The devil is in the details as the always say. All federal contracting generally requires two things. First, there must be an honest and transparent representation of expense to the US Government. Second, The Truth in Negotiations Act,  known as the Truth in Negotiations Act, 10 U.S.C. § 2306a, 41 U.S.C. § 254b, commonly referred to as TINA, requires contractors who are negotiating certain government contracts — e.g., sole source contracts where there is no established “market price” for the good or service — to submit cost and pricing data to the Government that is truthful, accurate, and complete. In combination with TINA, the False Claims Act (FCA),  was enacted as a reaction to rampant fraud and price gouging by merchants supplying the Union army during the Civil War.” United States ex rel. Customs Fraud Investigations, LLC. v. Victaulic Co., 839 F.3d 242, 247 (3d Cir. 2016). The Act is “the Government’s primary litigative tool for combating fraud.” Olson v. Fairview Health Servs. of Minnesota, 831 F.3d 1063, 1069 (8th Cir. 2016). The Supreme Court, however, noted in Escobar that the FCA is “‘not an all-purpose anti-fraud statute,’ … or a vehicle for punishing garden-variety breaches of contract or regulatory violations.” Escobar, 136 S. Ct. at 2003 (citation omitted). Rather, the FCA creates civil and criminal penalties for those who submit certain false or fraudulent documents to the federal government, whether claims for payment or documentation concerning delivery of goods or services. Following is a discussion of the statute, the elements that must be proven for liability to attach, how an enforcement action might proceed, and how damages are calculated.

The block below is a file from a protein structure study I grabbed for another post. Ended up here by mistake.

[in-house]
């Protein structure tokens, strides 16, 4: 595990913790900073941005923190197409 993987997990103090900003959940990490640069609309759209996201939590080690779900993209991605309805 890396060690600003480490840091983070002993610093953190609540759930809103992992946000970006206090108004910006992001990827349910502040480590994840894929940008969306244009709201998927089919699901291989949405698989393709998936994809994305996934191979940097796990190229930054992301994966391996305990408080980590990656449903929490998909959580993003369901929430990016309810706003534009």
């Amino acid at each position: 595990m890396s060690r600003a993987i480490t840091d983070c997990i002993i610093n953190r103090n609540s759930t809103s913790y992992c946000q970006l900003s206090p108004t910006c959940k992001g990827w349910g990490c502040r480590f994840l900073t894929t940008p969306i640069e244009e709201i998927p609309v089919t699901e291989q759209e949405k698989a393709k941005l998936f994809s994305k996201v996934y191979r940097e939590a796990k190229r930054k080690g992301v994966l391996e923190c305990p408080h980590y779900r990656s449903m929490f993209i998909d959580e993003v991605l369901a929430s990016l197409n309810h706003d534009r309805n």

The question which presents is why are NAMFS Members allowed not to present the best offer to the US Government? Moreover, though, why is the Mortgagee Compliance Manager (MCM) not performing proper oversight up HUD – FHA work orders.

NAMFS Members are opting for higher bids which they proffer to HUD – FHA while in the capacity as an agent of the US Government. In fact, what is taking place is that a National provider solicits several bids and opts for the higher to submit while possessing the lower bids. Here is how a recent Qui Tam Whistleblower lawsuit characterized these actions,

This is an action for treble damages and civil penalties arising from Defendants’ concerted use of the nationwide housing market collapse and resulting foreclosures to defraud the United States federal government (the “Government” or “United States”) of well over $100 million by engaging in unlawful and fraudulent bidding practices, including deliberate bid rigging, in connection with the performance of preservation services for properties insured by the Federal Housing Administration (“FHA”) and the Department of Veterans Affairs (“VA”), as well as for properties with mortgages that are owned or guaranteed by government-sponsored and/or related entities, including the Federal National Mortgage Association (“Fannie Mae”), the Federal Home Loan Mortgage Corporation (“Freddie Mac”), the Government National Mortgage Association (“Ginnie Mae”) and the Federal Housing Finance Agency (“FHFA”)(collectively, the “GSEs”).

As detailed below, [Redacted] sought to maximize government reimbursements by submitting fraudulent and grossly excessive bids for its property preservation services to its bank-mortgagee clients, including U.S. Bank, as well as, to the best of Relator’s knowledge, information and belief, Bank of America, Ocwen Financial Corporation, Sterling Bank, Taylor, Bean & Whitaker, Towne Mortgage Company and, more recently, Wells Fargo & Company, as well as other similarly situated financial institutions, which then present [Redacted] fraudulent bids to the U.S. Department of Housing and Urban Development (“HUD”) and/or other Government entities, as well as the GSEs, for reimbursement.